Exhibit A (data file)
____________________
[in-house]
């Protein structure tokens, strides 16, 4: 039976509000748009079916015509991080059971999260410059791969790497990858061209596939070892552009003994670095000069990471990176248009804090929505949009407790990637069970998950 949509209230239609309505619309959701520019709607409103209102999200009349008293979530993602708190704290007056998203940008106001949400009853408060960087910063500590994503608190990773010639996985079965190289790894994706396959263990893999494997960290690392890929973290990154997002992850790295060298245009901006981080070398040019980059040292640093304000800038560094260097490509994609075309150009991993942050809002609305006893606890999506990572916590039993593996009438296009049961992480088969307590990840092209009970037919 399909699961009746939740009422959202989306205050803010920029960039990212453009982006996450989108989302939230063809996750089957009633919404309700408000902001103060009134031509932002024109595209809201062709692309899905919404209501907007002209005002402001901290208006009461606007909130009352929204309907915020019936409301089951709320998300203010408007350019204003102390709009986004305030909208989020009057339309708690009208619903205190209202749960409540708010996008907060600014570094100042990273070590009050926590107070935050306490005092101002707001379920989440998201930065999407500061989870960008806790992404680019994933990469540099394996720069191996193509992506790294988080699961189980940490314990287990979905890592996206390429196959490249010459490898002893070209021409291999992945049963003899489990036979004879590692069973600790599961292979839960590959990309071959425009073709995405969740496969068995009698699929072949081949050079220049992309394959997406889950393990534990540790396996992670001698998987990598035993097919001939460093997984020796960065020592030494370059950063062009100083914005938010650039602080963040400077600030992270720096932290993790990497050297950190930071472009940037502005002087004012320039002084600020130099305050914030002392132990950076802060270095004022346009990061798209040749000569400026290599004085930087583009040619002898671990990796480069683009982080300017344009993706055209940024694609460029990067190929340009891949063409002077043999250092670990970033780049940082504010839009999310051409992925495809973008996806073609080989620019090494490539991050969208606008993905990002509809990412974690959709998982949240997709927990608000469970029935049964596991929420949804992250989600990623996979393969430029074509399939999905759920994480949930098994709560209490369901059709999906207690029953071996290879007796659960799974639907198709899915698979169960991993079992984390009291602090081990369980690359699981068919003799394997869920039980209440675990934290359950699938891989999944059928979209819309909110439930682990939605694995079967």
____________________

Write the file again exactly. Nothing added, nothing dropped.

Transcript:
[in-house]
């Protein structure tokens, strides 16, 4: 039976509000748009079916015509991080059971999260410059791969790497990858061209596939070892552009003994670095000069990471990176248009804090929505949009407790990637069970998950 949509209230239609309505619309959701520019709607409103209102999200009349008293979530993602708190704290007056998203940008106001949400009853408060960087910063500590994503608190990773010639996985079965190289790894994706396959263990893999494997960290690392890929973290990154997002992850790295060298245009901006981080070398040019980059040292640093304000800038560094260097490509994609075309150009991993942050809002609305006893606890999506990572916590039993593996009438296009049961992480088969307590990840092209009970037919 399909699961009746939740009422959202989306205050803010920029960039990212453009982006996450989108989302939230063809996750089957009633919404309700408000902001103060009134031509932002024109595209809201062709692309899905919404209501907007002209005002402001901290208006009461606007909130009352929204309907915020019936409301089951709320998300203010408007350019204003102390709009986004305030909208989020009057339309708690009208619903205190209202749960409540708010996008907060600014570094100042990273070590009050926590107070935050306490005092101002707001379920989440998201930065999407500061989870960008806790992404680019994933990469540099394996720069191996193509992506790294988080699961189980940490314990287990979905890592996206390429196959490249010459490898002893070209021409291999992945049963003899489990036979004879590692069973600790599961292979839960590959990309071959425009073709995405969740496969068995009698699929072949081949050079220049992309394959997406889950393990534990540790396996992670001698998987990598035993097919001939460093997984020796960065020592030494370059950063062009100083914005938010650039602080963040400077600030992270720096932290993790990497050297950190930071472009940037502005002087004012320039002084600020130099305050914030002392132990950076802060270095004022346009990061798209040749000569400026290599004085930087583009040619002898671990990796480069683009982080300017344009993706055209940024694609460029990067190929340009891949063409002077043999250092670990970033780049940082504010839009999310051409992925495809973008996806073609080989620019090494490539991050969208606008993905990002509809990412974690959709998982949240997709927990608000469970029935049964596991929420949804992250989600990623996979393969430029074509399939999905759920994480949930098994709560209490369901059709999906207690029953071996290879007796659960799974639907198709899915698979169960991993079992984390009291602090081990369980690359699981068919003799394997869920039980209440675990934290359950699938891989999944059928979209819309909110439930682990939605694995079967």